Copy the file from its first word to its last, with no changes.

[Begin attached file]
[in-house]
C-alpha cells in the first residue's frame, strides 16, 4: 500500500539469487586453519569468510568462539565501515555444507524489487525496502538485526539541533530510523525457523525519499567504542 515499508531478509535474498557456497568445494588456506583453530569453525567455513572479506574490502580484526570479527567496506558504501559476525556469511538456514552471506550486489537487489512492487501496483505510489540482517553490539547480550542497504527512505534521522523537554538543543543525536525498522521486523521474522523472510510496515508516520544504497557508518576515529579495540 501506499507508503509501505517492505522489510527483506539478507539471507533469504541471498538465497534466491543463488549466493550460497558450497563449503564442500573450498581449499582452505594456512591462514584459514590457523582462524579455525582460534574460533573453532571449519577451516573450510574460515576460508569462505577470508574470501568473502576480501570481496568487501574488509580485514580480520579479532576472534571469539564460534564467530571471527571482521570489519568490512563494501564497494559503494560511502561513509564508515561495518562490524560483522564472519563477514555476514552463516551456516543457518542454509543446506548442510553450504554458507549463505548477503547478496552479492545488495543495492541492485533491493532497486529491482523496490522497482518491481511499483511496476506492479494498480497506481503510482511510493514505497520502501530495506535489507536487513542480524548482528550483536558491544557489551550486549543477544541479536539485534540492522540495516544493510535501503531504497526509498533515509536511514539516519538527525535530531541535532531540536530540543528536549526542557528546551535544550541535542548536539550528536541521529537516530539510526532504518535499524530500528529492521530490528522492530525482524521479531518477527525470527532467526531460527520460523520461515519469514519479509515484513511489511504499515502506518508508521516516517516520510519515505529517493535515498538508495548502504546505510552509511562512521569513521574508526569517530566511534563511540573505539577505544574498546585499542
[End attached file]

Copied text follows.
[in-house]
C-alpha cells in the first residue's frame, strides 16, 4: 500500500539469487586453519569468510568462539565501515555444507524489487525496502538485526539541533530510523525457523525519499567504542 515499508531478509535474498557456497568445494588456506583453530569453525567455513572479506574490502580484526570479527567496506558504501559476525556469511538456514552471506550486489537487489512492487501496483505510489540482517553490539547480550542497504527512505534521522523537554538543543543525536525498522521486523521474522523472510510496515508516520544504497557508518576515529579495540 501506499507508503509501505517492505522489510527483506539478507539471507533469504541471498538465497534466491543463488549466493550460497558450497563449503564442500573450498581449499582452505594456512591462514584459514590457523582462524579455525582460534574460533573453532571449519577451516573450510574460515576460508569462505577470508574470501568473502576480501570481496568487501574488509580485514580480520579479532576472534571469539564460534564467530571471527571482521570489519568490512563494501564497494559503494560511502561513509564508515561495518562490524560483522564472519563477514555476514552463516551456516543457518542454509543446506548442510553450504554458507549463505548477503547478496552479492545488495543495492541492485533491493532497486529491482523496490522497482518491481511499483511496476506492479494498480497506481503510482511510493514505497520502501530495506535489507536487513542480524548482528550483536558491544557489551550486549543477544541479536539485534540492522540495516544493510535501503531504497526509498533515509536511514539516519538527525535530531541535532531540536530540543528536549526542557528546551535544550541535542548536539550528536541521529537516530539510526532504518535499524530500528529492521530490528522492530525482524521479531518477527525470527532467526531460527520460523520461515519469514519479509515484513511489511504499515502506518508508521516516517516520510519515505529517493535515498538508495548502504546505510552509511562512521569513521574508526569517530566511534563511540573505539577505544574498546585499542